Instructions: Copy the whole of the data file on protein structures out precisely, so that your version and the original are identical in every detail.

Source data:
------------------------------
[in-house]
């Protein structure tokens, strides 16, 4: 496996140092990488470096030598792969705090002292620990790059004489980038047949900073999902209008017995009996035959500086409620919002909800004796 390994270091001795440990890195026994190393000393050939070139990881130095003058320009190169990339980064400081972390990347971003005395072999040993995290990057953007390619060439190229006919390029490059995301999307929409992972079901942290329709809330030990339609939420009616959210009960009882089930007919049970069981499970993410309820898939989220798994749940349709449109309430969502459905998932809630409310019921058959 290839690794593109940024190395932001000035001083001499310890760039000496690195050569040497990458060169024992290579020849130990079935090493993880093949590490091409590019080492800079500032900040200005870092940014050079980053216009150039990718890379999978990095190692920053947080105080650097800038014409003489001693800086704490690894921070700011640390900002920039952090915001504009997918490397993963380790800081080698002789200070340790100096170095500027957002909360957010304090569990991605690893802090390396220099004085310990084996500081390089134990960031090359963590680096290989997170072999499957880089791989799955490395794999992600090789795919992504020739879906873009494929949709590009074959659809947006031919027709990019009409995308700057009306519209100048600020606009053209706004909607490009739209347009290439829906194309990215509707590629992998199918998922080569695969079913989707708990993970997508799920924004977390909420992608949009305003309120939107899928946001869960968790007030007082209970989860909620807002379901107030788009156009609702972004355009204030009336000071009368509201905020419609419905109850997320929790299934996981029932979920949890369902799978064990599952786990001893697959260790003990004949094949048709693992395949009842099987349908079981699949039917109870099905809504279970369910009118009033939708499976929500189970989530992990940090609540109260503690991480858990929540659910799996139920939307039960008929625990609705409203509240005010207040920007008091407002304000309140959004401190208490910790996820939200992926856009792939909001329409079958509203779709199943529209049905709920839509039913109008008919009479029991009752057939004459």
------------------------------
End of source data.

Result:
[in-house]
């Protein structure tokens, strides 16, 4: 496996140092990488470096030598792969705090002292620990790059004489980038047949900073999902209008017995009996035959500086409620919002909800004796 390994270091001795440990890195026994190393000393050939070139990881130095003058320009190169990339980064400081972390990347971003005395072999040993995290990057953007390619060439190229006919390029490059995301999307929409992972079901942290329709809330030990339609939420009616959210009960009882089930007919049970069981499970993410309820898939989220798994749940349709449109309430969502459905998932809630409310019921058959 290839690794593109940024190395932001000035001083001499310890760039000496690195050569040497990458060169024992290579020849130990079935090493993880093949590490091409590019080492800079500032900040200005870092940014050079980053216009150039990718890379999978990095190692920053947080105080650097800038014409003489001693800086704490690894921070700011640390900002920039952090915001504009997918490397993963380790800081080698002789200070340790100096170095500027957002909360957010304090569990991605690893802090390396220099004085310990084996500081390089134990960031090359963590680096290989997170072999499957880089791989799955490395794999992600090789795919992504020739879906873009494929949709590009074959659809947006031919027709990019009409995308700057009306519209100048600020606009053209706004909607490009739209347009290439829906194309990215509707590629992998199918998922080569695969079913989707708990993970997508799920924004977390909420992608949009305003309120939107899928946001869960968790007030007082209970989860909620807002379901107030788009156009609702972004355009204030009336000071009368509201905020419609419905109850997320929790299934996981029932979920949890369902799978064990599952786990001893697959260790003990004949094949048709693992395949009842099987349908079981699949039917109870099905809504279970369910009118009033939708499976929500189970989530992990940090609540109260503690991480858990929540659910799996139920939307039960008929625990609705409203509240005010207040920007008091407002304000309140959004401190208490910790996820939200992926856009792939909001329409079958509203779709199943529209049905709920839509039913109008008919009479029991009752057939004459």